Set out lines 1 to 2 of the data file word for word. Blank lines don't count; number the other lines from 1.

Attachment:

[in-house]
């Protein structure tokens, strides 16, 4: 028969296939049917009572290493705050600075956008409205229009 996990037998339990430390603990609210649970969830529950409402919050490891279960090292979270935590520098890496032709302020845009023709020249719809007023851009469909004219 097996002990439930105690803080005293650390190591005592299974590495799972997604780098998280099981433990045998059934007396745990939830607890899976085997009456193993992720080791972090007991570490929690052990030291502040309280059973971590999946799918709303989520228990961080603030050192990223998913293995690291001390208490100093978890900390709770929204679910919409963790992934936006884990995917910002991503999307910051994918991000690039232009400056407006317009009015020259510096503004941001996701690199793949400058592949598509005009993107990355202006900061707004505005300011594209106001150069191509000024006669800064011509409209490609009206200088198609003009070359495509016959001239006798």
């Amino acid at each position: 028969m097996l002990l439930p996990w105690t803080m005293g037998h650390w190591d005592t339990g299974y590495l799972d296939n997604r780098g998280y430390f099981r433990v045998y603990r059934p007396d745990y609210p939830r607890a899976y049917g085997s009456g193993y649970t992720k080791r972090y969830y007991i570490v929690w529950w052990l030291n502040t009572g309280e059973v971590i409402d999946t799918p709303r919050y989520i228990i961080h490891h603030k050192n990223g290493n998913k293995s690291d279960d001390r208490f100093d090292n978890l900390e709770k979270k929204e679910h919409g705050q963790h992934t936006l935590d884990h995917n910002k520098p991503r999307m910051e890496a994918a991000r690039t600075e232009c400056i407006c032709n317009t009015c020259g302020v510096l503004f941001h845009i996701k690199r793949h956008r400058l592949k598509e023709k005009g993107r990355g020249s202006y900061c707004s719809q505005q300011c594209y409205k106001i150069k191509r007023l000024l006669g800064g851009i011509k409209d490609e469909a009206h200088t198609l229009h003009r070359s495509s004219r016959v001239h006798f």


[in-house]
């Protein structure tokens, strides 16, 4: 028969296939049917009572290493705050600075956008409205229009 996990037998339990430390603990609210649970969830529950409402919050490891279960090292979270935590520098890496032709302020845009023709020249719809007023851009469909004219 097996002990439930105690803080005293650390190591005592299974590495799972997604780098998280099981433990045998059934007396745990939830607890899976085997009456193993992720080791972090007991570490929690052990030291502040309280059973971590999946799918709303989520228990961080603030050192990223998913293995690291001390208490100093978890900390709770929204679910919409963790992934936006884990995917910002991503999307910051994918991000690039232009400056407006317009009015020259510096503004941001996701690199793949400058592949598509005009993107990355202006900061707004505005300011594209106001150069191509000024006669800064011509409209490609009206200088198609003009070359495509016959001239006798």